Young Adults’ Communication with Parents about Purchasing and Consumption: Negotiating Identities and Managing Boundaries
Cindy H. White & Andrew B. Long
October 10 (Hellems 77, 11-11.50)
University of Colorado, Boulder
College serves as a final step before financial independence for many young adults. Students experience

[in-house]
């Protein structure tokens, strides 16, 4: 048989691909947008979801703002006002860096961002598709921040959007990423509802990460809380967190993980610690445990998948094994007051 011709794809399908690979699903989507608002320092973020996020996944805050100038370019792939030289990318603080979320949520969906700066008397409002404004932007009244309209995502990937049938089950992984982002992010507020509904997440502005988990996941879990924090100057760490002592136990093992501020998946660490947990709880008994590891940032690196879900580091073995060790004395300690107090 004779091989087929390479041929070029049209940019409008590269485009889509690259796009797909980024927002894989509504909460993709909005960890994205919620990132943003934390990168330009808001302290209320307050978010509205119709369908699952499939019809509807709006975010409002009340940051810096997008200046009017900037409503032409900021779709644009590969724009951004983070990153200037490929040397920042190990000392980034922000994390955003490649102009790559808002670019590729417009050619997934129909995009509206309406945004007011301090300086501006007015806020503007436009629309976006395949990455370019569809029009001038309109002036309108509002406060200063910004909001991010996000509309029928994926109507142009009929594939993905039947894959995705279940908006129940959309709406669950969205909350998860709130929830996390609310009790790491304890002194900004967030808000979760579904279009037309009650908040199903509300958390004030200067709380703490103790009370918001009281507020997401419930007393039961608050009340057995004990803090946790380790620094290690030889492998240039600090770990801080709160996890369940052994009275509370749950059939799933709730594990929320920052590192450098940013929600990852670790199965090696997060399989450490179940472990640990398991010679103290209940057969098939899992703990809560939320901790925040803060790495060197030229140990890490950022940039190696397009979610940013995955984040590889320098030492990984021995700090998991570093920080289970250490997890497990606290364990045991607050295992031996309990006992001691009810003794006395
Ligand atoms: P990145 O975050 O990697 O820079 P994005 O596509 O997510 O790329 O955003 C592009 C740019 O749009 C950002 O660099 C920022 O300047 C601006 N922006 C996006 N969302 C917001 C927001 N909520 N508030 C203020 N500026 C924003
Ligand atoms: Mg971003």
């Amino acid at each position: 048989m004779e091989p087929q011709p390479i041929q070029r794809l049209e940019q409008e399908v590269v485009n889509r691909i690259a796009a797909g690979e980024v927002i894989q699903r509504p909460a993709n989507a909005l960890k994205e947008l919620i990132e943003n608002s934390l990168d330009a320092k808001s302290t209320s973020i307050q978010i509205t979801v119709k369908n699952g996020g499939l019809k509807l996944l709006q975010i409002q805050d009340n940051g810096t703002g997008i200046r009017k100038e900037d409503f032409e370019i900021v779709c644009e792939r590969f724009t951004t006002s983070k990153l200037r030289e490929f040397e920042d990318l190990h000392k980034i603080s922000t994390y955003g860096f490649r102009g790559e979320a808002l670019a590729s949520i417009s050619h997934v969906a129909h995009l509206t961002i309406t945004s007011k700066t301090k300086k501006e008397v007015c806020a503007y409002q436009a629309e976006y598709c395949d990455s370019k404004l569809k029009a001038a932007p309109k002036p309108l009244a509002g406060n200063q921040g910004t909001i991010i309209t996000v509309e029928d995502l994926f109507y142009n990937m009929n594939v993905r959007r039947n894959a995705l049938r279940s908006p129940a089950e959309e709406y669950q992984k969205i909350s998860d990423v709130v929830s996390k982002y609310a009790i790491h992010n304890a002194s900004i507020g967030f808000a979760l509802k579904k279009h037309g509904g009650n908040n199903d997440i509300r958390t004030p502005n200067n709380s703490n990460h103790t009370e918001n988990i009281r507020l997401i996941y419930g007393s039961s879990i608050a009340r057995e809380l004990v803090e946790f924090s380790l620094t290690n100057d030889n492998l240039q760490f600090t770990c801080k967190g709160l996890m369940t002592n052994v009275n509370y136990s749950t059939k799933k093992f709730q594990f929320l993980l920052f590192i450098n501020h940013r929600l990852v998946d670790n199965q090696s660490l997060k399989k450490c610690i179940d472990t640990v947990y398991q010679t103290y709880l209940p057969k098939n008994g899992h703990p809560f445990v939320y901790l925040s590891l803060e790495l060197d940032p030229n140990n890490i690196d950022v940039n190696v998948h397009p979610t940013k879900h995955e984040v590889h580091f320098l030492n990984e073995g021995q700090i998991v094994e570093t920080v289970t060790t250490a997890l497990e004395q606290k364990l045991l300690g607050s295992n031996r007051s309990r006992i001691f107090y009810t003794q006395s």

considerable autonomy, yet they are often still partly dependent on parents. Past research indicates that family communication patterns are related to children’s views of consumption when children are living in the home (Moore & Moschis, 1981); however, the extent to which this influence reaches into young adulthood and how young adults communicate with parents about consumption has not been explored. This research draws on theoretical work about emerging adulthood (Arnett, 2000) and parent-young adult relationships (Renk et al., 2006) to understand how communication with parents about purchasing and consumption shapes young adult identity. Drawing from interviews, we explore college students’ perceptions of their communication with parents about purchasing and consumption, conflicts that emerge around these topics, concealment or topic avoidance around these issues, as well as students’ sense of how family socialization impacted their current attitudes about consumption. This study provides insight into how communication about purchasing and consumption relates to young adults’ emerging sense of independence and their changing relationship with parents.